Faith Community Nursing Brings Mental Health Resources to NTC

Catinna Mallett

Catinna Mallett will be helping the people at (clockwise from upper left) St. Luke “Community” UMC, Salem Institutional Baptist Church, the Zan W. Holmes Community Outreach Center and Wheatland UMC.

Partnership between NTC Center for Missional Outreach, the Golden Cross Foundation and Methodist Health System launches in three Dallas churches

July 17 marked a new day for Faith Community Nursing in North Texas. Registered Nurse Catinna Mallett began her full-time role at three churches in the southern sector of Dallas with a special emphasis on mental wellness.

Through a generous grant from the Golden Cross Foundation and a partnership with Methodist Health System, Mallett will serve at St. Luke “Community” United Methodist Church and the Zan W. Holmes Community Outreach Center, Wheatland United Methodist Church and Salem Institutional Baptist Church. The grant covers her salary and program expenses for three years.

Debbie Seider established the Faith Community Nursing program at Methodist Health more than 20 years ago and is excited to help expand its work with the hiring of the first nurse to focus on mental wellness, as well as the overall health of the congregations.

“Faith Community Nursing is part of the Pastoral Services Department at Methodist Health System and was created in 1999 to intentionally address whole-person health in the health system’s service area while minimizing barriers of access to healthcare,” Seider explained. “By developing partnerships and covenant relationships with local faith communities, Faith Community Nursing offers education, mentoring, assessments, resources and other services to members of those faith communities, as well as to their larger parishes.”

Said Mallet: “At the core of nursing is service, to provide competent and compassionate care, to respect and support those who have been assigned to my care. This initiative, provided by the grant from Golden Cross, is allowing me to be of service on a larger scale. The biggest and main difference in this setting is 'faith in God' is the center.”

Mallett is particularly passionate about bringing a mental health component to her work.

“The well-being and overall health of the congregation and community they serve is important, especially mental health. Without our mind, who are we? It is the renewing of our minds that transforms us,” she said. “A grand impact can be made if mental health can be addressed, resources can be available and accessible to those who need it. The church is a hospital, it is for those who are sick. Because we are followers of Christ, we are reaching out to help those in need - physical, mental and spiritual, we must address them all.”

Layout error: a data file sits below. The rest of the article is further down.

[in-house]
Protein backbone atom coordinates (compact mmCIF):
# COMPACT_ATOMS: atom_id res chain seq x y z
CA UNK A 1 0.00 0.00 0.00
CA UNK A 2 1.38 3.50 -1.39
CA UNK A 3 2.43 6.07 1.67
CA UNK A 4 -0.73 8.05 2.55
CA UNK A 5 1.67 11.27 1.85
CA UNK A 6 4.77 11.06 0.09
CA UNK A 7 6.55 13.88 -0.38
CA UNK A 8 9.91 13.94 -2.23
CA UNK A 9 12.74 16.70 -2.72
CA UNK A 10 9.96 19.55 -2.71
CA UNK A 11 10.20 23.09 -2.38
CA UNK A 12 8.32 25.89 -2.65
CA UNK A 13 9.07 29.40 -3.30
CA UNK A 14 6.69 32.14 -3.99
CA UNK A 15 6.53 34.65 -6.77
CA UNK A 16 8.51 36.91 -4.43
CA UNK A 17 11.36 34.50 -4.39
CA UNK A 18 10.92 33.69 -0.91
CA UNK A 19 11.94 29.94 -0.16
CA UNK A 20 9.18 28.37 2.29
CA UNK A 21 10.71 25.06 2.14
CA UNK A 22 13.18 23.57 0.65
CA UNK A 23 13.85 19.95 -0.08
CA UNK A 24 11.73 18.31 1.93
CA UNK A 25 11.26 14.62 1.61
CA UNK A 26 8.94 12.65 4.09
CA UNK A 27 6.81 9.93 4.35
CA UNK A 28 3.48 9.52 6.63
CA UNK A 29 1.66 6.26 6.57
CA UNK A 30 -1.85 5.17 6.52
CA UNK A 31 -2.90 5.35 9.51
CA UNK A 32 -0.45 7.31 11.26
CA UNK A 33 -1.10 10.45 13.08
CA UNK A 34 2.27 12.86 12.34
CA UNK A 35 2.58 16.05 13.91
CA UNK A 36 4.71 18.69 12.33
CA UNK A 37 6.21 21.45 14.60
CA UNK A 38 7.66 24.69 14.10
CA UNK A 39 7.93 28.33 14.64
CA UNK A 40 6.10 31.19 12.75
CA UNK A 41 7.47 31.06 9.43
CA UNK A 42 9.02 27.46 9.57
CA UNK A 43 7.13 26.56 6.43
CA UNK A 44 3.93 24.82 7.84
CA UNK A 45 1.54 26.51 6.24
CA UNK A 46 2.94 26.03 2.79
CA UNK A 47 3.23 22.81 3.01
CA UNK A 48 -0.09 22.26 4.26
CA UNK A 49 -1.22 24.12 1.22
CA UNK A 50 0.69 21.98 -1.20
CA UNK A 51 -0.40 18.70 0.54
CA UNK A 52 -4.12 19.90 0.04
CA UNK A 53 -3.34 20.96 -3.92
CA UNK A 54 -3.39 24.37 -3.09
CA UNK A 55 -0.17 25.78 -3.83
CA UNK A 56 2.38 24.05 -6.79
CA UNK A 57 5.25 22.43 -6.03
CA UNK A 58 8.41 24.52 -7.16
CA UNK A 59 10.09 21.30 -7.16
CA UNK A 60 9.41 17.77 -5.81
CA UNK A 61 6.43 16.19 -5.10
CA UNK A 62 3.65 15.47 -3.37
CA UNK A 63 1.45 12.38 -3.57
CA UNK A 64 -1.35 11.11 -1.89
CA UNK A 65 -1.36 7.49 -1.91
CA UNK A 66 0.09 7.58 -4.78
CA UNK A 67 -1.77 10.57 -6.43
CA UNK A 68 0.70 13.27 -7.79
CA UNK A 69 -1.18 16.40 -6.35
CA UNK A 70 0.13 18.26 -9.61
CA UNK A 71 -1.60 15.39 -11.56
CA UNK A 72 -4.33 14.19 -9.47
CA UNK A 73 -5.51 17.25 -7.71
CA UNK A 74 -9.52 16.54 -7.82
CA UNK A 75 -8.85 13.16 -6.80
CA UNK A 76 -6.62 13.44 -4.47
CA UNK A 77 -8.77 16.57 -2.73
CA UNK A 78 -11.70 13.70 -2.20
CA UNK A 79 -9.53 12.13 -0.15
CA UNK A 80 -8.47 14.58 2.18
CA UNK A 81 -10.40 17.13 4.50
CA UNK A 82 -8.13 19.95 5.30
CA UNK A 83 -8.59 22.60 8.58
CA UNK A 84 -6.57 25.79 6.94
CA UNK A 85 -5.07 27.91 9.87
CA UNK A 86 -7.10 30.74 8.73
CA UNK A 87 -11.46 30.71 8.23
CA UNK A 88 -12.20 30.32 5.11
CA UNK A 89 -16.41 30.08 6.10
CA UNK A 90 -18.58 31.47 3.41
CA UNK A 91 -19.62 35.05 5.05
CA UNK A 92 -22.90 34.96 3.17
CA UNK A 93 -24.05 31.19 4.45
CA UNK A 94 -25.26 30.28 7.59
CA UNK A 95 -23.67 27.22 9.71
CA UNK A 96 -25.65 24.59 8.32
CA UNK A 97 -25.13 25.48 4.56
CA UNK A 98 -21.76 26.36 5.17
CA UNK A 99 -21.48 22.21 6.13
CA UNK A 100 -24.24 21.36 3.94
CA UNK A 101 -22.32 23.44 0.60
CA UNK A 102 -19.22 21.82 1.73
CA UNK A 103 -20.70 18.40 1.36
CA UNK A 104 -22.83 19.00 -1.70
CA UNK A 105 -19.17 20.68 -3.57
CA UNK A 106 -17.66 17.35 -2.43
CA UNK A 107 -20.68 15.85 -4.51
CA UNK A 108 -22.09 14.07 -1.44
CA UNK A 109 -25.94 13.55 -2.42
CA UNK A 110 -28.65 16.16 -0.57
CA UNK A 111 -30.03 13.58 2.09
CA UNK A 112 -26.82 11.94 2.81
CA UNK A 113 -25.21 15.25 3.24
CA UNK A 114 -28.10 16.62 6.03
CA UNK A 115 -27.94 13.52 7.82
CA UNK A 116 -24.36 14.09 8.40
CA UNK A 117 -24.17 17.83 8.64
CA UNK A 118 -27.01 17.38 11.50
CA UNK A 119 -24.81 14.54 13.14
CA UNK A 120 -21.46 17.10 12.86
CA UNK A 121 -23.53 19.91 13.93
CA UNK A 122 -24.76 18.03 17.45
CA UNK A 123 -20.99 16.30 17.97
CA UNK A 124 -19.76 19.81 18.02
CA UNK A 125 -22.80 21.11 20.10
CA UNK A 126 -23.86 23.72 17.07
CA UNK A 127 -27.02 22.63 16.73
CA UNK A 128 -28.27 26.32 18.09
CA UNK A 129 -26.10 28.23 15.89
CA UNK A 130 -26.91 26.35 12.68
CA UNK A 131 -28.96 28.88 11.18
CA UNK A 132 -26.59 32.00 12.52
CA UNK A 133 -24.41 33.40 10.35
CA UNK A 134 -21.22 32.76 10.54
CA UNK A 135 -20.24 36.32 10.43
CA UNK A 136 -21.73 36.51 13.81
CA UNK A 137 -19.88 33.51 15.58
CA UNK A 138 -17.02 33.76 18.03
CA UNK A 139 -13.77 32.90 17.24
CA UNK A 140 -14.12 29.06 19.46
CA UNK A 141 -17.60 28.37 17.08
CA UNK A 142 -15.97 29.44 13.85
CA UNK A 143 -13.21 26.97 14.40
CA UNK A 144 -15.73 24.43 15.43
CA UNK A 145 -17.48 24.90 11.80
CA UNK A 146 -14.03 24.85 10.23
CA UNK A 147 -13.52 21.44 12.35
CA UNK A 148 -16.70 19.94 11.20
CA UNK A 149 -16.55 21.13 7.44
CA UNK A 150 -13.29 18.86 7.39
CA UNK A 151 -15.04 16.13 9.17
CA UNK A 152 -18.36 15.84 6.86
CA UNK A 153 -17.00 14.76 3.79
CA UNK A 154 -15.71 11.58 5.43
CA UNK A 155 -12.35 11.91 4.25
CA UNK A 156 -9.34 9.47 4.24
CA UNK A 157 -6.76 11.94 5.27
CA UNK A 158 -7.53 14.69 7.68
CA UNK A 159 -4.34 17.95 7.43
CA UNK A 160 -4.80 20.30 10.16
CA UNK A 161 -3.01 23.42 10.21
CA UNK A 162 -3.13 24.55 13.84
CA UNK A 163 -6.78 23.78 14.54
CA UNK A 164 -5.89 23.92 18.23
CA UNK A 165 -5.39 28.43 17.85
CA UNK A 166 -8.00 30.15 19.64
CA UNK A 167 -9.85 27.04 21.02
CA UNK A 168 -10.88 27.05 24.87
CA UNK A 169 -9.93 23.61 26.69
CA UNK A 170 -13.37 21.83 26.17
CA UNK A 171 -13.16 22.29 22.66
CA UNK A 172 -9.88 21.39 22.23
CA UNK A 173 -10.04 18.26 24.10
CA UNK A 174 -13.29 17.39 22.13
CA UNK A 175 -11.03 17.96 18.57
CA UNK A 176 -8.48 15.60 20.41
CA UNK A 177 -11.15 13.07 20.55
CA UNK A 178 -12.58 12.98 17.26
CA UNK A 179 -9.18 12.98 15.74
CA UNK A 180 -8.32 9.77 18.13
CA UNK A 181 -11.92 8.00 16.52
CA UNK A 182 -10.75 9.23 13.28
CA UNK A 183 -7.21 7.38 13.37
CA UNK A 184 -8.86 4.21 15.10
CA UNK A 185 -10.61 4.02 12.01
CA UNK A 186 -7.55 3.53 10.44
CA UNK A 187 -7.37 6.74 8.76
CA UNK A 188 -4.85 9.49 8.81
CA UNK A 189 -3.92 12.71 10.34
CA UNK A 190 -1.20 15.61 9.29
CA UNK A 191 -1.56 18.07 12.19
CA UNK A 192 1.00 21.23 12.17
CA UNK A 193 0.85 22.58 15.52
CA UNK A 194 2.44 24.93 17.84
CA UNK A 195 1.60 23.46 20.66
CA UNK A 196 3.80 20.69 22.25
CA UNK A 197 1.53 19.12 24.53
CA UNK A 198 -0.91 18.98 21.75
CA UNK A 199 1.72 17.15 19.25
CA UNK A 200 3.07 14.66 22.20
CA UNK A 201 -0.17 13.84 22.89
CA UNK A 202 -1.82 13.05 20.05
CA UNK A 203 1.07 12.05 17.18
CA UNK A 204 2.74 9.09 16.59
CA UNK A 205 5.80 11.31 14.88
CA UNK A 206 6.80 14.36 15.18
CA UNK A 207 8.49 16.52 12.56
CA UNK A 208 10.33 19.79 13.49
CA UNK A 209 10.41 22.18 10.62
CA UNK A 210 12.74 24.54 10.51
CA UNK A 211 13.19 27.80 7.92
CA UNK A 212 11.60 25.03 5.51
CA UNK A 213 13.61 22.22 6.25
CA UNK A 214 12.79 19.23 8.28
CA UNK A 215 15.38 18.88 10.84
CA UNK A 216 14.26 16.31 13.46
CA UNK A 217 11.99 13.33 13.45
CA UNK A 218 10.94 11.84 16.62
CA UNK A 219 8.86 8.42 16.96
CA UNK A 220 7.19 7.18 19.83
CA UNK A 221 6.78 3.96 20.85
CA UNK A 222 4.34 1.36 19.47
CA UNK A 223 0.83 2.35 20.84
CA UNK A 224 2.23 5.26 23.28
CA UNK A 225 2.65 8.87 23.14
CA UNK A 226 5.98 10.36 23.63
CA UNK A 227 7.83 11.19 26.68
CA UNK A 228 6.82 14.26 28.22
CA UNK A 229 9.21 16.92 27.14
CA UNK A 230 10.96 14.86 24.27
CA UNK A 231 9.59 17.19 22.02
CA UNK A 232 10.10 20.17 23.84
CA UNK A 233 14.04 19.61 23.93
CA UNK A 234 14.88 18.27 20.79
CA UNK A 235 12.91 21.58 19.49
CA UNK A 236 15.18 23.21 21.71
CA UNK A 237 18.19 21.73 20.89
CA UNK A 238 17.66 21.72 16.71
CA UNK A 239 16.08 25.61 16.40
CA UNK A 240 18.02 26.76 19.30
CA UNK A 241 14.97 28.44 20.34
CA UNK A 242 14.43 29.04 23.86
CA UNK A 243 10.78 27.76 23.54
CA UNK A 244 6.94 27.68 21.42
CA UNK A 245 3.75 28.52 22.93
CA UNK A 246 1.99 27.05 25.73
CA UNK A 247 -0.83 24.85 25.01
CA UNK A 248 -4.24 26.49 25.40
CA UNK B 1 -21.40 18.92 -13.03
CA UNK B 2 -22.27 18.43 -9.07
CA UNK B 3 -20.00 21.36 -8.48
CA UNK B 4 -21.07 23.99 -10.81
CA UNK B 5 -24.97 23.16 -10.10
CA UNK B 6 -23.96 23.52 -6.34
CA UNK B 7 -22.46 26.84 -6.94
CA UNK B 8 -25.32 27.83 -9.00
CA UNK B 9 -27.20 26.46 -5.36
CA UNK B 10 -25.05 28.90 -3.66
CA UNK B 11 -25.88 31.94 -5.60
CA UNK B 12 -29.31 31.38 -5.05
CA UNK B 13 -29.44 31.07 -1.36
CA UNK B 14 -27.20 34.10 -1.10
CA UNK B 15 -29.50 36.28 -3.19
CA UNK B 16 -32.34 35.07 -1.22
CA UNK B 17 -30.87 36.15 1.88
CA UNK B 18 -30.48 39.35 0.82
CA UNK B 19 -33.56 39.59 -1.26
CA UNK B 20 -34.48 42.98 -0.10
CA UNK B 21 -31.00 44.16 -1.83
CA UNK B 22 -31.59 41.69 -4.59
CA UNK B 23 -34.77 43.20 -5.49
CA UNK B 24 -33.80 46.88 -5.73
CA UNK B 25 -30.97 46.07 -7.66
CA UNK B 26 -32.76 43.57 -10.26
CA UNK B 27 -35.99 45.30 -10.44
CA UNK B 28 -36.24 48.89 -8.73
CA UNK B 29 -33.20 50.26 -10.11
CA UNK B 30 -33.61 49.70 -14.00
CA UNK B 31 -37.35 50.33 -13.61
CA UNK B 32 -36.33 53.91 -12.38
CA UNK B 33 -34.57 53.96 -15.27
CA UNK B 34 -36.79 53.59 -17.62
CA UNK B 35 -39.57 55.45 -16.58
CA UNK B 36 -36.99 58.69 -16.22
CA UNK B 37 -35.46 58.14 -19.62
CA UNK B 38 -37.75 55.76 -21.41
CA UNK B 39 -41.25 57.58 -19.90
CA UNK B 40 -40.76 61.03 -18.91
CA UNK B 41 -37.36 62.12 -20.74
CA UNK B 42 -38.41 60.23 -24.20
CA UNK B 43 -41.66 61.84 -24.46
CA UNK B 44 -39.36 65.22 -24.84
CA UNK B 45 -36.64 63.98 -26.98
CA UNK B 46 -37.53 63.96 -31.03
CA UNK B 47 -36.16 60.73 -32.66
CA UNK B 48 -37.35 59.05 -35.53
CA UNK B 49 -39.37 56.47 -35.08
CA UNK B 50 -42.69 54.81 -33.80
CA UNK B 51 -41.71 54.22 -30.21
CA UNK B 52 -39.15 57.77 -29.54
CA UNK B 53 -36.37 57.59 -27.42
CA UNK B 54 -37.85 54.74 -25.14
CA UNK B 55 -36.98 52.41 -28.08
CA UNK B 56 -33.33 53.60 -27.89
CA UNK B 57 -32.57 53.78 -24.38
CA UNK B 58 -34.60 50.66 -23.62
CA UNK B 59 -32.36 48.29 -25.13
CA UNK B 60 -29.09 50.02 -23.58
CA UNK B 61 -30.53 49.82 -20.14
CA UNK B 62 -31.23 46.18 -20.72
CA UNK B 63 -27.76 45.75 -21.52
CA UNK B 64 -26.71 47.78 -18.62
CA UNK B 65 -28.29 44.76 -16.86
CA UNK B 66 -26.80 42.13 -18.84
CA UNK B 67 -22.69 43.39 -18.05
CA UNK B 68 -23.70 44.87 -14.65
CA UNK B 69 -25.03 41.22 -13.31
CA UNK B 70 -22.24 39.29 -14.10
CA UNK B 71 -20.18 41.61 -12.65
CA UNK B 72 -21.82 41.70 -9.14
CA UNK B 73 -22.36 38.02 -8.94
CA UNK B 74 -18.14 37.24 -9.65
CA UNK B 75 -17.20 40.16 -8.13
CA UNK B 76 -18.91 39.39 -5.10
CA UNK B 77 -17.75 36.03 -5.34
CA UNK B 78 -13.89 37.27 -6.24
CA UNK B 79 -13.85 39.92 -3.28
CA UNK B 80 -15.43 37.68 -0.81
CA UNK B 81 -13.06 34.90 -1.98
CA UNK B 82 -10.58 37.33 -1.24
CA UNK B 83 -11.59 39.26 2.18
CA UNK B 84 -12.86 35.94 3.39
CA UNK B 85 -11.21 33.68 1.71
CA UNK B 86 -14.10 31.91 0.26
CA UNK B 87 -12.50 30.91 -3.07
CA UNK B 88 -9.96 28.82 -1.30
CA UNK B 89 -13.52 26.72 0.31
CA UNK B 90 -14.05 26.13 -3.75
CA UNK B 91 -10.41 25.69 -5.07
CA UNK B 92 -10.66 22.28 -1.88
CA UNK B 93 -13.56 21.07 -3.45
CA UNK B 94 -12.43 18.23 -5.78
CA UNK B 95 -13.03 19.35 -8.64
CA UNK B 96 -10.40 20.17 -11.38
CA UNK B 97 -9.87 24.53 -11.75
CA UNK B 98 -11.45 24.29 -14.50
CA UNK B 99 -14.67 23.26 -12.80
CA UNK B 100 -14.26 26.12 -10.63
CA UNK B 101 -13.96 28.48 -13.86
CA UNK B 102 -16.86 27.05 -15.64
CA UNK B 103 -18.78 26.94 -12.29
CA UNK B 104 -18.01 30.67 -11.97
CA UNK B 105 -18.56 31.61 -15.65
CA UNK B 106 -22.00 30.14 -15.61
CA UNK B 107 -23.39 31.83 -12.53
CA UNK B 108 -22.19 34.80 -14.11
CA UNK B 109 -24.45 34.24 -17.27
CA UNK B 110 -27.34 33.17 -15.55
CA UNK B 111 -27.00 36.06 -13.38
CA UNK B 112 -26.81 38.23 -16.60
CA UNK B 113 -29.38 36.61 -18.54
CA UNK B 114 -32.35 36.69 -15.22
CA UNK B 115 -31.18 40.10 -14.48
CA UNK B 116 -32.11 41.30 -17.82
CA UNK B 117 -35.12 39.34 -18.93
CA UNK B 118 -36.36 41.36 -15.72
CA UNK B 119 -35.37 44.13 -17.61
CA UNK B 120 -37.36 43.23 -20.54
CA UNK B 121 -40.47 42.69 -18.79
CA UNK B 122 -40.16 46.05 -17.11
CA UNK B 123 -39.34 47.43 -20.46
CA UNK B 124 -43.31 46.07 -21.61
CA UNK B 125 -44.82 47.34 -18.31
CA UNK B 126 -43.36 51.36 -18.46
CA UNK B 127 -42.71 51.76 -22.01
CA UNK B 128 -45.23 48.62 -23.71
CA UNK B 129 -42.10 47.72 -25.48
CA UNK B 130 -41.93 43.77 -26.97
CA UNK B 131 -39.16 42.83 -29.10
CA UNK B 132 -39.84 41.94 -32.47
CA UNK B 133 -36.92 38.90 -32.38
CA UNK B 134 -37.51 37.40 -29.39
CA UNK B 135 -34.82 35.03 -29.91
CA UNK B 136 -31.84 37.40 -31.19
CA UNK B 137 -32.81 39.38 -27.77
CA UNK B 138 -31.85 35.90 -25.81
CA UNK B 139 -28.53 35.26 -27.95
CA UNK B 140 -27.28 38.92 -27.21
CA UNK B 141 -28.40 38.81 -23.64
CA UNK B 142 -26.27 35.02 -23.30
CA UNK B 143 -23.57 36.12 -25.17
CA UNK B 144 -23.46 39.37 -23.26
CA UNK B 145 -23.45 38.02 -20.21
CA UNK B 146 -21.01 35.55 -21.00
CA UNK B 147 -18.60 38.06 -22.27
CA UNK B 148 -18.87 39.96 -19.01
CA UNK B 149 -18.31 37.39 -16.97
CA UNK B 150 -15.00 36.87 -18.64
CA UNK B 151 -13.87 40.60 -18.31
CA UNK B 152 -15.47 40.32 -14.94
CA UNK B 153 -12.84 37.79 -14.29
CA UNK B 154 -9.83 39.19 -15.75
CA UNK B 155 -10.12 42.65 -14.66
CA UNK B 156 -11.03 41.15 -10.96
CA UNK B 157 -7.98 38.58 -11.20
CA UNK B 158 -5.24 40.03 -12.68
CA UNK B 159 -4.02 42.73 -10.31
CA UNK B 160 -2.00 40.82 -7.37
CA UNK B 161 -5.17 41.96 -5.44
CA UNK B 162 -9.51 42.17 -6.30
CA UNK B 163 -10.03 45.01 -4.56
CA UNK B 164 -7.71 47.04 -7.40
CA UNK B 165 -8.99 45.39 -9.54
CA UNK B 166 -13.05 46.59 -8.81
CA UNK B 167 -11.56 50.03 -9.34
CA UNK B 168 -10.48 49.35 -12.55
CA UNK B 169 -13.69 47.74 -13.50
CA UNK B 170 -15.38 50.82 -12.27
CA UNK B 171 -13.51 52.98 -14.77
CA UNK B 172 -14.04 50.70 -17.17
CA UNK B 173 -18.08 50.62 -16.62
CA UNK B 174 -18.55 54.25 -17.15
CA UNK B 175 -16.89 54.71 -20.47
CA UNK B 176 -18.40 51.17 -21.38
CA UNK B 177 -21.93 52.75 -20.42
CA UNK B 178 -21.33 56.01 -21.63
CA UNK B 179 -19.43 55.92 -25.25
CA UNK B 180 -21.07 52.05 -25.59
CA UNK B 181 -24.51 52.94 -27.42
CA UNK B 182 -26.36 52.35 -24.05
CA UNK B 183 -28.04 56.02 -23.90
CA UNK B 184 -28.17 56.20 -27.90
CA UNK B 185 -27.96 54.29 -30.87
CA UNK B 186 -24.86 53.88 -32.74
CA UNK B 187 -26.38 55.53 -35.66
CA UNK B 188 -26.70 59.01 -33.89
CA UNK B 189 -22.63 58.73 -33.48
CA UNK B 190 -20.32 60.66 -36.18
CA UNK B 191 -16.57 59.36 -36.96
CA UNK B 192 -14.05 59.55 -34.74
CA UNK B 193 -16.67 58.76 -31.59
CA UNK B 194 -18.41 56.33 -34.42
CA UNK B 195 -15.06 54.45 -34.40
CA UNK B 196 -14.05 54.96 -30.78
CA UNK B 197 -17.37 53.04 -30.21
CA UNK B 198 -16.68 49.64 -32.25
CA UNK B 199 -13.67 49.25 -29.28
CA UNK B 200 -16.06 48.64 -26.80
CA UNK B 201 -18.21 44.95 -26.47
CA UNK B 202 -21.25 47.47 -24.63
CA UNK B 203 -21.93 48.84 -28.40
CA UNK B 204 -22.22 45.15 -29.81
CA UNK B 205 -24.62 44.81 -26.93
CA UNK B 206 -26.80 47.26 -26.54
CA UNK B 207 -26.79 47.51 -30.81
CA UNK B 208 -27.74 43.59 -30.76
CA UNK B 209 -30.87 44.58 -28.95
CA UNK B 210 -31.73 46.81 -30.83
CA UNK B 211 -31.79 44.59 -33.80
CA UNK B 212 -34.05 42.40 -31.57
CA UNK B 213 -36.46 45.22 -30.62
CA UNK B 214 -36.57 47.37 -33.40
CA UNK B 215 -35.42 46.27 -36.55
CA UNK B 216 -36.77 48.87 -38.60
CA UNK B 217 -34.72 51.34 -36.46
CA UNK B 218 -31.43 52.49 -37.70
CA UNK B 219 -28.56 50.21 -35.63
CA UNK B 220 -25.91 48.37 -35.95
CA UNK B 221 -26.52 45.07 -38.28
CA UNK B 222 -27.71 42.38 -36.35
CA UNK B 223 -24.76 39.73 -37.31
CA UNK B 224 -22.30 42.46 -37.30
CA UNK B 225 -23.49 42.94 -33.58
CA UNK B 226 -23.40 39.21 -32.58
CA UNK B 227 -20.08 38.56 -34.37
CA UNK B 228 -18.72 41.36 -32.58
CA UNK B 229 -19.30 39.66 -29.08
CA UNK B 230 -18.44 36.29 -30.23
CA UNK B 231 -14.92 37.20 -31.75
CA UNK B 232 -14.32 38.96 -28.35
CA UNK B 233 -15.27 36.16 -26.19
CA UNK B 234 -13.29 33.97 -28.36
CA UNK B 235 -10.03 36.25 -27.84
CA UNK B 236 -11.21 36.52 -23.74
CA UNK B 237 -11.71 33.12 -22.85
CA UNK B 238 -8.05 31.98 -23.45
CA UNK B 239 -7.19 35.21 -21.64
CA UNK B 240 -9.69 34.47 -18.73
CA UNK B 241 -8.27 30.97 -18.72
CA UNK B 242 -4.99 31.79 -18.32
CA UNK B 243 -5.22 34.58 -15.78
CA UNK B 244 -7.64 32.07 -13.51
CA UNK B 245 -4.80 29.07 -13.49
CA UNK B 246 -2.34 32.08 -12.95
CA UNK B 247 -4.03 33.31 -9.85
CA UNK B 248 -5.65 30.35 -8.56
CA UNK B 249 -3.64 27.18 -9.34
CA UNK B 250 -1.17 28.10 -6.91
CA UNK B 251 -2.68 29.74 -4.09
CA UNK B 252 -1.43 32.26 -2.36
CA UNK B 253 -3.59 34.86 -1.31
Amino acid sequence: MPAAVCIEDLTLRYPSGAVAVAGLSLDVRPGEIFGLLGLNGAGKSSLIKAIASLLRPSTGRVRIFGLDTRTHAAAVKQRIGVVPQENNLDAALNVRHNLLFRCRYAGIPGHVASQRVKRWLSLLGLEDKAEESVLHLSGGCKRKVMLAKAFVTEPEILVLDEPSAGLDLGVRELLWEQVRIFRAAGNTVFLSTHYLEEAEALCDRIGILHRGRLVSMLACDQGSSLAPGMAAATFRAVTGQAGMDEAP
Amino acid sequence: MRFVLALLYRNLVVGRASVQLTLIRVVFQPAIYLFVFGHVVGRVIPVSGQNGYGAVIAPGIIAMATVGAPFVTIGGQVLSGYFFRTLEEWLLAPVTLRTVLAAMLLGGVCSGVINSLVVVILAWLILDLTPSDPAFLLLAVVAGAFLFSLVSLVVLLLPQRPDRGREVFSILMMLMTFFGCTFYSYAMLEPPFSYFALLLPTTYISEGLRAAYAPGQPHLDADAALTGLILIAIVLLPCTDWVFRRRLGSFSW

In 2021 in response to the growing needs around mental wellness, the NTC Center for Missional Outreach gathered a working group of clergy and laity, including mental health professionals, to examine how churches can support the mental health and overall well-being of their communities. A key recommendation was to prioritize funding for mental health professionals to be based in churches. Golden Cross Foundation and Methodist Health System were natural partners in this effort.

 “Working together in this way helps the churches to move into being healthy, and it helps the pastors to bring the best in science into the spiritual community,” said Rev. Caesar Rentie, vice president of pastoral services for Methodist Health System. “One of the things I love about Methodist Hospital is it has a rich history of almost 100 years in North Texas and a close connection to the UMC. This is a way to bring that collaboration between healthcare and the United Methodist churches together so that the church becomes a model of wellness and health and presents that to the community. If the church is healthy, then the community will be healthy.”

While churches cannot do the work of mental health professionals, they can help reduce the stigma surrounding emotional and psychological wellbeing. Rentie recognizes the possibilities when churches empower congregation members to embrace their humanity and ask for help when they need it.

“This is a wellness model, not sickness,” Rentie said. “It’s not about when the house is burning, but what do we need to do to keep the house in order.”

A priority for Mallett will be offering mental health first aid training for the congregations she serves, equipping church members to support others in times of need, especially when mental health concerns have been on the rise.

“Due to the challenges of the last three years, individual, family and community mental wellness has been adversely affected,” Seider noted. “Within the framework of the Model for Healthy Living, the Faith Community Nurse can assess, address and refer as necessary to help individuals and families regain equilibrium, develop healthy coping skills and move toward growth and flourishing. Knowing that mental health challenges do not exist separately from other areas of life, the focus of the nurse will include a whole person approach toward health and wellness — body, mind and spirit.”

As she looks ahead to the next three years of service in churches in South Dallas, Mallet describes her hope for the program: “My hope is that each church will know and understand the difference they can make in the lives of the people they serve. Lifelong connections and collaborations made that will create resources, solutions and safe spaces. Relationships will be built or strengthened so conversations can happen with people they trust. The congregation and community will be active participants, that they will recognize the benefit of taking part, that it will have a positive impact in their life and lifestyle. Lives will be changed and, they will be saved.”

Published: Saturday, August 12, 2023